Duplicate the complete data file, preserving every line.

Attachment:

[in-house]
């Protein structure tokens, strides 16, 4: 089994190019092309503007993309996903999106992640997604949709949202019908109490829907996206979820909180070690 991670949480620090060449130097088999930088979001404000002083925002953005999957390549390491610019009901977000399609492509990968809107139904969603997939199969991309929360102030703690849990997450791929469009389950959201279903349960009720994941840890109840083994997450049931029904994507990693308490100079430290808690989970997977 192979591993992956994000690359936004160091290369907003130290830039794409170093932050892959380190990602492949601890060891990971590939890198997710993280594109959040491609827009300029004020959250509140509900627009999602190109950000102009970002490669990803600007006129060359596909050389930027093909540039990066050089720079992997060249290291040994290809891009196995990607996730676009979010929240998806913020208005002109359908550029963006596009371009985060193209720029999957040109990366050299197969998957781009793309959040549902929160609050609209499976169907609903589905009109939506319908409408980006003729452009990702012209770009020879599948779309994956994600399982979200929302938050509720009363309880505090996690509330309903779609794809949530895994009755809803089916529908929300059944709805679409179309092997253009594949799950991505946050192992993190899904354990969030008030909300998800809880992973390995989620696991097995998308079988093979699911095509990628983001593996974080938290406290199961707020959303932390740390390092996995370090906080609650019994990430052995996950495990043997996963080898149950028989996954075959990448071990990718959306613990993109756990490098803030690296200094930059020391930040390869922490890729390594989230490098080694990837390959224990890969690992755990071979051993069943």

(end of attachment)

[in-house]
């Protein structure tokens, strides 16, 4: 089994190019092309503007993309996903999106992640997604949709949202019908109490829907996206979820909180070690 991670949480620090060449130097088999930088979001404000002083925002953005999957390549390491610019009901977000399609492509990968809107139904969603997939199969991309929360102030703690849990997450791929469009389950959201279903349960009720994941840890109840083994997450049931029904994507990693308490100079430290808690989970997977 192979591993992956994000690359936004160091290369907003130290830039794409170093932050892959380190990602492949601890060891990971590939890198997710993280594109959040491609827009300029004020959250509140509900627009999602190109950000102009970002490669990803600007006129060359596909050389930027093909540039990066050089720079992997060249290291040994290809891009196995990607996730676009979010929240998806913020208005002109359908550029963006596009371009985060193209720029999957040109990366050299197969998957781009793309959040549902929160609050609209499976169907609903589905009109939506319908409408980006003729452009990702012209770009020879599948779309994956994600399982979200929302938050509720009363309880505090996690509330309903779609794809949530895994009755809803089916529908929300059944709805679409179309092997253009594949799950991505946050192992993190899904354990969030008030909300998800809880992973390995989620696991097995998308079988093979699911095509990628983001593996974080938290406290199961707020959303932390740390390092996995370090906080609650019994990430052995996950495990043997996963080898149950028989996954075959990448071990990718959306613990993109756990490098803030690296200094930059020391930040390869922490890729390594989230490098080694990837390959224990890969690992755990071979051993069943």